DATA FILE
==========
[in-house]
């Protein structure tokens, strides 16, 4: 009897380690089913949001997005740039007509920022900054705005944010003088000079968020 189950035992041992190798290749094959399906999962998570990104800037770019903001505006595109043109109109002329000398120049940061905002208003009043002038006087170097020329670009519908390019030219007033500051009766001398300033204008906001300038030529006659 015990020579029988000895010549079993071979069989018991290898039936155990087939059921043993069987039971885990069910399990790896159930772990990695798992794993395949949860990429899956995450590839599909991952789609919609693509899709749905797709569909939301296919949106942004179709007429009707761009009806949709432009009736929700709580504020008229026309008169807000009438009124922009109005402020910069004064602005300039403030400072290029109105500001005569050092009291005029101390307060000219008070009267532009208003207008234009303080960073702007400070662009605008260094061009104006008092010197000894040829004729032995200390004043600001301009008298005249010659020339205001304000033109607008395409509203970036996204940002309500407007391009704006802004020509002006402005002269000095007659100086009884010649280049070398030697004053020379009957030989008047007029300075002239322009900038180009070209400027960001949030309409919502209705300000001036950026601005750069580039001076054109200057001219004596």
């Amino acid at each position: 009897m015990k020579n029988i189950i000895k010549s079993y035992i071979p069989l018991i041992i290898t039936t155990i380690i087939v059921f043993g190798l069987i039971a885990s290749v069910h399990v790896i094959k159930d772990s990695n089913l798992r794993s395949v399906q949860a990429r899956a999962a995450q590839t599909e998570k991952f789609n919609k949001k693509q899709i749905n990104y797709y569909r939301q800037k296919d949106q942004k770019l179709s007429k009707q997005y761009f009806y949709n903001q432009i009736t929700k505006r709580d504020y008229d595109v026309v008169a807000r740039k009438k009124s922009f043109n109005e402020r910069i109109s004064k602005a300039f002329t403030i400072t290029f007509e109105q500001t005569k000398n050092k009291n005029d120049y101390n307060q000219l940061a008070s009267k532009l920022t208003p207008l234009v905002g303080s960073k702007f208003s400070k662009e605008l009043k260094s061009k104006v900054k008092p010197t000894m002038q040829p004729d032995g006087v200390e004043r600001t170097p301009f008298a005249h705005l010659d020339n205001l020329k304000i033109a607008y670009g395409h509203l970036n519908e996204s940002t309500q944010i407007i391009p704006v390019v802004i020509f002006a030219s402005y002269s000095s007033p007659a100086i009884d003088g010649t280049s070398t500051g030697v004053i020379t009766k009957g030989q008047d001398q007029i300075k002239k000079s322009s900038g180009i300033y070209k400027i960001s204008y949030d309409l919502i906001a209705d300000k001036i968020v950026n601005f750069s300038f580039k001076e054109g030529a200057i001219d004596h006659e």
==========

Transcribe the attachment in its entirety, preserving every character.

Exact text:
[in-house]
């Protein structure tokens, strides 16, 4: 009897380690089913949001997005740039007509920022900054705005944010003088000079968020 189950035992041992190798290749094959399906999962998570990104800037770019903001505006595109043109109109002329000398120049940061905002208003009043002038006087170097020329670009519908390019030219007033500051009766001398300033204008906001300038030529006659 015990020579029988000895010549079993071979069989018991290898039936155990087939059921043993069987039971885990069910399990790896159930772990990695798992794993395949949860990429899956995450590839599909991952789609919609693509899709749905797709569909939301296919949106942004179709007429009707761009009806949709432009009736929700709580504020008229026309008169807000009438009124922009109005402020910069004064602005300039403030400072290029109105500001005569050092009291005029101390307060000219008070009267532009208003207008234009303080960073702007400070662009605008260094061009104006008092010197000894040829004729032995200390004043600001301009008298005249010659020339205001304000033109607008395409509203970036996204940002309500407007391009704006802004020509002006402005002269000095007659100086009884010649280049070398030697004053020379009957030989008047007029300075002239322009900038180009070209400027960001949030309409919502209705300000001036950026601005750069580039001076054109200057001219004596």
């Amino acid at each position: 009897m015990k020579n029988i189950i000895k010549s079993y035992i071979p069989l018991i041992i290898t039936t155990i380690i087939v059921f043993g190798l069987i039971a885990s290749v069910h399990v790896i094959k159930d772990s990695n089913l798992r794993s395949v399906q949860a990429r899956a999962a995450q590839t599909e998570k991952f789609n919609k949001k693509q899709i749905n990104y797709y569909r939301q800037k296919d949106q942004k770019l179709s007429k009707q997005y761009f009806y949709n903001q432009i009736t929700k505006r709580d504020y008229d595109v026309v008169a807000r740039k009438k009124s922009f043109n109005e402020r910069i109109s004064k602005a300039f002329t403030i400072t290029f007509e109105q500001t005569k000398n050092k009291n005029d120049y101390n307060q000219l940061a008070s009267k532009l920022t208003p207008l234009v905002g303080s960073k702007f208003s400070k662009e605008l009043k260094s061009k104006v900054k008092p010197t000894m002038q040829p004729d032995g006087v200390e004043r600001t170097p301009f008298a005249h705005l010659d020339n205001l020329k304000i033109a607008y670009g395409h509203l970036n519908e996204s940002t309500q944010i407007i391009p704006v390019v802004i020509f002006a030219s402005y002269s000095s007033p007659a100086i009884d003088g010649t280049s070398t500051g030697v004053i020379t009766k009957g030989q008047d001398q007029i300075k002239k000079s322009s900038g180009i300033y070209k400027i960001s204008y949030d309409l919502i906001a209705d300000k001036i968020v950026n601005f750069s300038f580039k001076e054109g030529a200057i001219d004596h006659e």